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Boris, Brexit and taking it up to political bull

  • 03 June 2019


The essay writer and nobleman Michel de Montaigne was unequivocal about the mendacious when penning his thoughts 400 years ago. In On Liars, he is punishing in judging the dissimulators and deceivers. 'Lying is indeed an accursed vice. We are men, and we have relations with one other only by speech. If we recognised the horror and gravity of an untruth, we should more justifiably punish it with fire than any other crime.'

The theme of lies often finds a home in political campaigns. Australian Labor Party voters felt that the effort made by the ultimately victorious Scott Morrison was distinctly short on the facts and heavy on the fear; death taxes, in particular, featured. The response from the Liberals was yawningly predictable: this was ample retaliation for the election campaign of 2016 marked by Labor's fibs about what a conservative government would do to Medicare.

An enduring memory of the 2016 Brexit campaign was the claim by pro-leavers that the EU was extracting some £350 million a week that would be otherwise better spent on the health of good Britons. The claim, ignoring EU subsidies, returns and contributions to Britain, was so outrageously proud and inaccurate, it stuck. It made its way onto the infamous bus used by arch Brexiteer Boris Johnson.

Which leads us to a novel citizen's experiment on the issue of lying in politics. Johnson, a leadership contender for the UK Conservatives following the resignation of Theresa May, is facing a private prosecution mounted by Remain campaigner Marcus Ball that he 'repeatedly lied and misled the British public as to the cost of EU membership'.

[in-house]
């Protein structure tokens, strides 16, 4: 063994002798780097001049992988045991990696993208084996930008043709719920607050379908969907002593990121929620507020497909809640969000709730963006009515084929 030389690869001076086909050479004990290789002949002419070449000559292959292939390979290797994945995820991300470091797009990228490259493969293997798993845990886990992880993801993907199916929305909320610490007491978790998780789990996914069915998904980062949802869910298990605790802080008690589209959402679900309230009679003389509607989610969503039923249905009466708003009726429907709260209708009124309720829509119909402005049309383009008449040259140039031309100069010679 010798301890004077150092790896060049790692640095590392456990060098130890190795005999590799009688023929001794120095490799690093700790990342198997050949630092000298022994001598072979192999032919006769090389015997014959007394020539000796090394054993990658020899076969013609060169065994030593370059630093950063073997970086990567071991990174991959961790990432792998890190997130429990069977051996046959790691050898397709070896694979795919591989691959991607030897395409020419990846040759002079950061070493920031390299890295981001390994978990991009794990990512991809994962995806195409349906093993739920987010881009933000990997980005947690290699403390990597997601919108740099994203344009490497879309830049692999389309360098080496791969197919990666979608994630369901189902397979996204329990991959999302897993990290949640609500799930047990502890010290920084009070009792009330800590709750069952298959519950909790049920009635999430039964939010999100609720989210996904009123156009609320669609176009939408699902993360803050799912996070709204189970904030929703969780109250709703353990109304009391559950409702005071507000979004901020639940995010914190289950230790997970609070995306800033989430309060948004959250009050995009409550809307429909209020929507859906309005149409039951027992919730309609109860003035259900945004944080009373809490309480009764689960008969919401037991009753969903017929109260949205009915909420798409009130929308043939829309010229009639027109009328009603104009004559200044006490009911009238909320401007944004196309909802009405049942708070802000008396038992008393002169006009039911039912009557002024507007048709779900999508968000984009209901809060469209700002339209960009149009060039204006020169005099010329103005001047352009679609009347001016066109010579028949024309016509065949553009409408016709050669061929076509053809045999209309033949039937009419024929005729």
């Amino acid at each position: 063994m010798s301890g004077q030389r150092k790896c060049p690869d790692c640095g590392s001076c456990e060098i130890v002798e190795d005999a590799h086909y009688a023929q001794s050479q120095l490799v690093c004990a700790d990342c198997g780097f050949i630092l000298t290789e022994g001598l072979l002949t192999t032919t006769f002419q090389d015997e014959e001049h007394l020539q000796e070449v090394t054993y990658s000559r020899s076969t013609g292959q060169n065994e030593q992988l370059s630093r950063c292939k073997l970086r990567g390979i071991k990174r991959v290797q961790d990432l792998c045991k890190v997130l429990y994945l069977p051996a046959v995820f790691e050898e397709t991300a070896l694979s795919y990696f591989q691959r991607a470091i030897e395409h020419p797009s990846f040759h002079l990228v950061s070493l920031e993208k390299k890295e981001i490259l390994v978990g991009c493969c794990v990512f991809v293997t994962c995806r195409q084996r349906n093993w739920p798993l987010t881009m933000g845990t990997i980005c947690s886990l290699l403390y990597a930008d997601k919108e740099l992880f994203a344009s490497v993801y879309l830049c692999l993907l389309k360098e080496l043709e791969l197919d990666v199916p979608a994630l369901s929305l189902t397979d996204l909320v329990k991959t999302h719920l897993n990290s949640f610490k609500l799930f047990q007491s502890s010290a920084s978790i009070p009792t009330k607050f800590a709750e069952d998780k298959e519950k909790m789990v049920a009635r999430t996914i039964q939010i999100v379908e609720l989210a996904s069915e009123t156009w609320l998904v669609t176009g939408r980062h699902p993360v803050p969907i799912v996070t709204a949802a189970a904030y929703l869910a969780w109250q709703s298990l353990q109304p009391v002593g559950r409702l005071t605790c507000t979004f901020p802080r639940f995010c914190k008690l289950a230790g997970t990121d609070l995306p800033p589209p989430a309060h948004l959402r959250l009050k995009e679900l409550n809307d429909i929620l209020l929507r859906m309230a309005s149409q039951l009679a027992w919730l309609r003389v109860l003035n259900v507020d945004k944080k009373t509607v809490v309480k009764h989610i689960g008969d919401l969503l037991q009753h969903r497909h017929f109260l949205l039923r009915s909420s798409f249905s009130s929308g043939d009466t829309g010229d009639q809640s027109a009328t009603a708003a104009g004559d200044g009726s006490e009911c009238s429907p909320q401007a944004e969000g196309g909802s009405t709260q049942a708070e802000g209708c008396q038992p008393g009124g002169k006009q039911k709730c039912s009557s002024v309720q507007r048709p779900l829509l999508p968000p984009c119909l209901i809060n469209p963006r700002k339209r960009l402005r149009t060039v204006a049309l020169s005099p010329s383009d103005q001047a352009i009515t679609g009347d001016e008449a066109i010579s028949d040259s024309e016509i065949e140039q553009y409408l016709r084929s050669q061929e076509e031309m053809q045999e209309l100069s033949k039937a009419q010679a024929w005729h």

The argument presented by Ball's legal representative, Lewis Power QC, followed a familiar line raised by many an aggrieved voter in the past: 'when politicians lie, democracy dies'; lies spread from 'a national and international platform undermines public confidence in politics ... and brings both public offices held by the (proposed) defendant into disrepute'. But Power went even further, arguing that such deceptions constituted misconduct to such a degree as to warrant sanction.

Johnson's legal team was equally familiar in their rebuttal: politics is a matter of scrapping and tussling, an untidy business of competitive claims. Truth, to that end, is often obscured. Adrian Darbishire QC, representing Johnson, described the private prosecution as a political stunt in an effort to use the criminal law 'to regulate the content and quality of political debate'. Johnson had used